As sure as the last days of August signal the dusk of summer, they usher in the breaking dawn of the fall hunting season. And of course the hors d’oeuvre of the fall hunting buffet is Pronghorn Antelope. Now Douglas, Wyoming is the historical birth place of the Jackalope, but, in my humble opinion, it is also the Pronghorn Capitol of the world. There may be better places, but I have yet to see one and I would require a pile of documentation to make me think otherwise. For the second consecutive year the HBM gang gathered at Douglas to do our part at thinning out the flourishing goat herds of SW Wyoming. Last year there were but three of us; this year our ranks swelled to sixteen. And for five days we romped and stomped creating memories that none of us are likely to forget.
Our host for this year’s adventure was George LeBar of the LeBar Ranch and his Gamekeeper, Mike Judd. The LeBar Ranch is a mere 65,000 acres and is covered up with antelope, mule deer and a hundred other species of wildlife. The only sparse feature on the LeBar Ranch is trees and that characteristic exposes the vast Wyoming sky for exactly what it is…knockout gorgeous. The billowing cloudscapes and brilliantly colored sunrises and sunsets were inspiring, especially to a country boy from Minnesota where most of the sky is hidden from view by a thick wall of green forest. On the eve of the hunt, we gathered at the Kimbal Headquarters which served as the team’s gathering spot, providing our campers with running water, a shower and electricity for emergency uses; and also with a great location for processing our game and sharing the camaraderie that is so very important to an HBM gathering.
The ranch catered a huge feast of wonderful food to feed our hunters as they were introduced to George LeBar and his mother, Victoria; as well as Mike’s wife Kristi, his mother, Lois and his son, Skeeter. Final registration was taken care of and the hunters were shown to the blinds that they would be using the following day. Spirits were high and all were excited to begin the hunt.Young Nick McElwee was the first to score with a short 85-yard chip shot made with his vertical bow, a feat that was held in awe and perhaps ever some disbelief by the elder crossbow hunters in the group. Once Nick broke the ice, goats began to fall everywhere.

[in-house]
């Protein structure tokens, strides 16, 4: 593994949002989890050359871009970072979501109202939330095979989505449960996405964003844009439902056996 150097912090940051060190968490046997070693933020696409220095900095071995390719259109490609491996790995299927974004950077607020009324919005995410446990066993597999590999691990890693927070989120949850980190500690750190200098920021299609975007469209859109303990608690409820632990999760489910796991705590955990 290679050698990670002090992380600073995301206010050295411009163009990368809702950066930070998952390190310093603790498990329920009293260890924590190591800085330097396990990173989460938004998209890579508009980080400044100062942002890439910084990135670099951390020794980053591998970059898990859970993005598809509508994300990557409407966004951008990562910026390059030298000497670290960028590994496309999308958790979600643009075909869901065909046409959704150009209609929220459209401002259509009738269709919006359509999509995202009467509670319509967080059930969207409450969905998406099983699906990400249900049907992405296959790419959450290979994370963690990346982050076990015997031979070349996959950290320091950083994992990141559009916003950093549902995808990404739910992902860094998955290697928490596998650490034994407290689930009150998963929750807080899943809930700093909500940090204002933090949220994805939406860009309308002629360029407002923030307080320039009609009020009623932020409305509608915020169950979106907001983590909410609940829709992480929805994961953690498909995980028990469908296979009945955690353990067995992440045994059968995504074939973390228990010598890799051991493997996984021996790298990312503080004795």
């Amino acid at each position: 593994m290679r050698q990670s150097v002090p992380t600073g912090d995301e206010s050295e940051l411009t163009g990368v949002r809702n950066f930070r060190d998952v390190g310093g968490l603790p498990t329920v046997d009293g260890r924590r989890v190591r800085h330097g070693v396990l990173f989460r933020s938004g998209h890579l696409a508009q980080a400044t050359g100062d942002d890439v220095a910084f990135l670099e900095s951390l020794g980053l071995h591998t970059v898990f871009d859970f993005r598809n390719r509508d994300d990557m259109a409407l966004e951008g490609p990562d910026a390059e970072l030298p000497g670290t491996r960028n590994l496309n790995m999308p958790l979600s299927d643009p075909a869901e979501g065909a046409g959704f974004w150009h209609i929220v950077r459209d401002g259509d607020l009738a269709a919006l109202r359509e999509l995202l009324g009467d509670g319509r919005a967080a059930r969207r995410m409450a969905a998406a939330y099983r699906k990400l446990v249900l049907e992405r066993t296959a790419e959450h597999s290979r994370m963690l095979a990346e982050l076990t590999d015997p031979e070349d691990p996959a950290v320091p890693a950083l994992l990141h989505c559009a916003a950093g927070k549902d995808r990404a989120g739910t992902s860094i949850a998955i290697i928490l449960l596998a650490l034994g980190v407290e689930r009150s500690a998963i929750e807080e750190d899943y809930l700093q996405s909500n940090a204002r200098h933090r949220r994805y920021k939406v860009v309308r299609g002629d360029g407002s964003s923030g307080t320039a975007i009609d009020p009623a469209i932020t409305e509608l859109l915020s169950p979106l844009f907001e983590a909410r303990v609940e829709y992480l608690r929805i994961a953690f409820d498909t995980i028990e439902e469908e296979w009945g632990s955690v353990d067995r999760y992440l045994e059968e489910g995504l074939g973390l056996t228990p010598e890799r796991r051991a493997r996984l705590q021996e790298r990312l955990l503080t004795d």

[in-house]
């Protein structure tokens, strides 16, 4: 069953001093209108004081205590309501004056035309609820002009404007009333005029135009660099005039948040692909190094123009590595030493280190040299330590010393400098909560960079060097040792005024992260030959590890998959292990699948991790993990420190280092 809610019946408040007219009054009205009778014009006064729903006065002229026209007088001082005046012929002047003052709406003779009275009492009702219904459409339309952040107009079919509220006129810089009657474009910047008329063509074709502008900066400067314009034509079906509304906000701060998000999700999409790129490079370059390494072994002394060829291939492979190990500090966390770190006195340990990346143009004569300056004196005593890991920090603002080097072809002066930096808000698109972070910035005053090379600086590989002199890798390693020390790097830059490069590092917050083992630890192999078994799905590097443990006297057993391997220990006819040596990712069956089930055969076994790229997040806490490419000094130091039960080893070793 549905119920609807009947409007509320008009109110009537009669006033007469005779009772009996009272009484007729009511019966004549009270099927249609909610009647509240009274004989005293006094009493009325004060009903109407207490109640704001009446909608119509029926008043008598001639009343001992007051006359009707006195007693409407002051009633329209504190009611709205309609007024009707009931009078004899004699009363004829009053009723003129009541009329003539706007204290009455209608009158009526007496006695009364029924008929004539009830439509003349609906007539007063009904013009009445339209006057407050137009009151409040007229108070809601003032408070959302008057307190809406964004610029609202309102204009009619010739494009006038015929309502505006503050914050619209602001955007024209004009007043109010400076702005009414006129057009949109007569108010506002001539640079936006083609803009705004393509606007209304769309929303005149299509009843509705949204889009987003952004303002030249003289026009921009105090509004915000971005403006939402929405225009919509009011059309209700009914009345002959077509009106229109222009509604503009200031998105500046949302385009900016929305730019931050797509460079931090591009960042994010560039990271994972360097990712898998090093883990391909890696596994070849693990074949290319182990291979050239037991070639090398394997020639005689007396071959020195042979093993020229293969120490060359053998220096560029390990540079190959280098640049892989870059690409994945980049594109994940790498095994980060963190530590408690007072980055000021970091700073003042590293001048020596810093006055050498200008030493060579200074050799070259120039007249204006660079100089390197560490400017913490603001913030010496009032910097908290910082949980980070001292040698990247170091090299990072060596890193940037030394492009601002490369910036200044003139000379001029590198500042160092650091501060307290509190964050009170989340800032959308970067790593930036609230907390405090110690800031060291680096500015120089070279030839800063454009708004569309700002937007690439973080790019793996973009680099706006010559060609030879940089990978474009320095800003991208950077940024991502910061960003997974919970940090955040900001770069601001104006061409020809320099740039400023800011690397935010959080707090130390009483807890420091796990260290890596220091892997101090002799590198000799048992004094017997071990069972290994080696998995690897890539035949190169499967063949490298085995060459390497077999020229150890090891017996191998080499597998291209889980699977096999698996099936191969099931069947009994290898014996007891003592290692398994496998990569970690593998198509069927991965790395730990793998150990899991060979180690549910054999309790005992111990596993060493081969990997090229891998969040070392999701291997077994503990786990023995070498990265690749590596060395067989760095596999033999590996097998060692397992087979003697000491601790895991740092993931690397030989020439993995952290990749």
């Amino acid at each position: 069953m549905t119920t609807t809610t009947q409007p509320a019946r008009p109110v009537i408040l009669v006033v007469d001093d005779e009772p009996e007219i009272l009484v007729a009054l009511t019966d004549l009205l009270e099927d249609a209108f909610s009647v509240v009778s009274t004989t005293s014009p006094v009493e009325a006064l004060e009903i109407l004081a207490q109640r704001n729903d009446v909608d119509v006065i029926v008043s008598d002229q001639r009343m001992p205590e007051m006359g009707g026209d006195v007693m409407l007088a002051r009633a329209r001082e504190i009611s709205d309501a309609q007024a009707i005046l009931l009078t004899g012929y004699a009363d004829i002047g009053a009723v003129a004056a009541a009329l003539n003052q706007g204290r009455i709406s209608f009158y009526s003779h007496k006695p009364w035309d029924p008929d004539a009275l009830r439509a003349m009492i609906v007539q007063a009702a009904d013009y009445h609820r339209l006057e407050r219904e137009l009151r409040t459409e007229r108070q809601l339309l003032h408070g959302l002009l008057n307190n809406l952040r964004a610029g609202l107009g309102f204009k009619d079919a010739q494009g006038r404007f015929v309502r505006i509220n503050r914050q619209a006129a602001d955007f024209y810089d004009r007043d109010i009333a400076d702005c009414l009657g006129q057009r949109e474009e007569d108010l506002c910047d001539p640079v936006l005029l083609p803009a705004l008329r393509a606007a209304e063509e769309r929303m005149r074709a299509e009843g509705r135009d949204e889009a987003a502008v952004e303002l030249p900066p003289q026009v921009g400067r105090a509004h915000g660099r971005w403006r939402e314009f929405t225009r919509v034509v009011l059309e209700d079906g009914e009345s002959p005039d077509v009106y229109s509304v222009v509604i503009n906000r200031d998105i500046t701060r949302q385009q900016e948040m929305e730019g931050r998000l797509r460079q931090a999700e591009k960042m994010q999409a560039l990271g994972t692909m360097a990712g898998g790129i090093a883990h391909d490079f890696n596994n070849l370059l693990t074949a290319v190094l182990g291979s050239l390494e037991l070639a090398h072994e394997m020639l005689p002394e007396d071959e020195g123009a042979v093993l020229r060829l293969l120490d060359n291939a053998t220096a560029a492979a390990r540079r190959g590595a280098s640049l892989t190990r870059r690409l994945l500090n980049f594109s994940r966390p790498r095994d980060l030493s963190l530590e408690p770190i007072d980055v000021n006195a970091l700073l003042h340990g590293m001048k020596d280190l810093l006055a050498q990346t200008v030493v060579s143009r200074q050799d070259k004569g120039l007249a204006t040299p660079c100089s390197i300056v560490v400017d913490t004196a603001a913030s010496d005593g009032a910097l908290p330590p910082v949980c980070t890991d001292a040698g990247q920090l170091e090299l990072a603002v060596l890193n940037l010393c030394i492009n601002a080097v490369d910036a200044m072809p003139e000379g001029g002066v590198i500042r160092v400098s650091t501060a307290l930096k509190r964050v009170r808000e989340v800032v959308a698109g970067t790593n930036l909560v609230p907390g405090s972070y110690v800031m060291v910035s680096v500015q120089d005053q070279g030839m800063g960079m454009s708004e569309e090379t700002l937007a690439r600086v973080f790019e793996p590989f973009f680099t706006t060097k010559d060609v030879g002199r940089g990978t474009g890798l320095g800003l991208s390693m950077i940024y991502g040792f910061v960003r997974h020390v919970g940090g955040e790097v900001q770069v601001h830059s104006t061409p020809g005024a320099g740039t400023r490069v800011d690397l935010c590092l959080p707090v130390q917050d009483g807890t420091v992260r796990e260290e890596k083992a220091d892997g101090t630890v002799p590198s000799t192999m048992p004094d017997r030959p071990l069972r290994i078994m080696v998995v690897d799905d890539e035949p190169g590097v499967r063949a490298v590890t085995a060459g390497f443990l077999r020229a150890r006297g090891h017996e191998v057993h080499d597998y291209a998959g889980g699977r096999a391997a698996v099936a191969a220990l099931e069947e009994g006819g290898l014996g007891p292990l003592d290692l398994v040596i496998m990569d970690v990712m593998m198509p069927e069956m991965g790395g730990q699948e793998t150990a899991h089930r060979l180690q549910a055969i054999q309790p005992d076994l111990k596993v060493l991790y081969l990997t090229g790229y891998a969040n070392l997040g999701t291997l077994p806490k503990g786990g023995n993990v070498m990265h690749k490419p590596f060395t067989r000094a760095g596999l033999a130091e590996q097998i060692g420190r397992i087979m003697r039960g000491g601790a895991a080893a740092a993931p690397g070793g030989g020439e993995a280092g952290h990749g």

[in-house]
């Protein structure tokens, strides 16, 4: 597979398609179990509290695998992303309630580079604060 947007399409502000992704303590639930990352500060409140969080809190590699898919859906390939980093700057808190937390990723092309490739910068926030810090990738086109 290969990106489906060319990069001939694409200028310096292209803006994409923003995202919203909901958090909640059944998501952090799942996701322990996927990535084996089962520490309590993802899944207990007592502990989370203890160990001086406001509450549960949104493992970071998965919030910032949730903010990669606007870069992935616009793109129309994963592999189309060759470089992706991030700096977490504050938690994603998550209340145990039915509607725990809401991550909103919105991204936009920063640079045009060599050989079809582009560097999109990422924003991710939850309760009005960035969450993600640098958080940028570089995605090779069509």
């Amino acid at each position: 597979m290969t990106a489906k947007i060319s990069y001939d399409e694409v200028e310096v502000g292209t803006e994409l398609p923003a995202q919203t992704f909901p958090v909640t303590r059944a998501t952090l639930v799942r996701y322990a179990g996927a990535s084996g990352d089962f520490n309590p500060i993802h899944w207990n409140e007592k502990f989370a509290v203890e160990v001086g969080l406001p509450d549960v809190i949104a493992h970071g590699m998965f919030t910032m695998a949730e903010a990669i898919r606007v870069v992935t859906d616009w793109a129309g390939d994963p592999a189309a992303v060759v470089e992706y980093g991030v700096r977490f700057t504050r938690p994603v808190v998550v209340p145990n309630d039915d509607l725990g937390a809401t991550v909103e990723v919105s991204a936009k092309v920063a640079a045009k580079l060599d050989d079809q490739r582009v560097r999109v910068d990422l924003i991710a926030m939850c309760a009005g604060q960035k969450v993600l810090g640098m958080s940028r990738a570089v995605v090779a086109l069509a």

We had a total of 15 hunters on the LeBar Ranch and one other member who was hunting on a neighboring ranch and to properly tell all of the stories would require a novel akin to War and Peace. Some of the shenanigans of the week-long adventure have been permanently filed away under the label of What happens in Wyoming, stays in Wyoming. Suffice it to say that a good time was had by all and memories were made a mile a minute. At the end of the week every license was filled but one; and that hunter has to resign because of the pain and discomfort of sitting for long periods of time. I had purchased an extra doe tag and filled that along with my buck tag so technically one could say that we went 16 for 16.
Ron Williams, a veteran hunter in the HBM Hunt Club, donated a dozen of his beautiful handcrafted crossbow arrows as the prize for the person that shot the largest antelope. As luck would have it, Ron shot the largest antelope, but then presented the arrows to Gene Strei, who shot the second biggest goat. Thanks Ron, you are indeed one of the great ones. Our entire team would like to thank our host, George LeBar, his sparkling mother; Victoria and the ranch staff. We wish to especially thank the LeBar Ranch Gamekeeper, Mike Judd along with his family for the exceptional service, the kind consideration and the wonderful conversations shared during the down times of the hunt. Mike went out of his way to see to our needs and to make sure that we got the most out of our visit to the ranch and for that we are very grateful; thank you, Sir.
We are going to do it again next year and the twelve spots are already being spoken for. If you want to join us in 2012, give us a call at 320-634-3660 to get you name on the list. You won’t be sorry.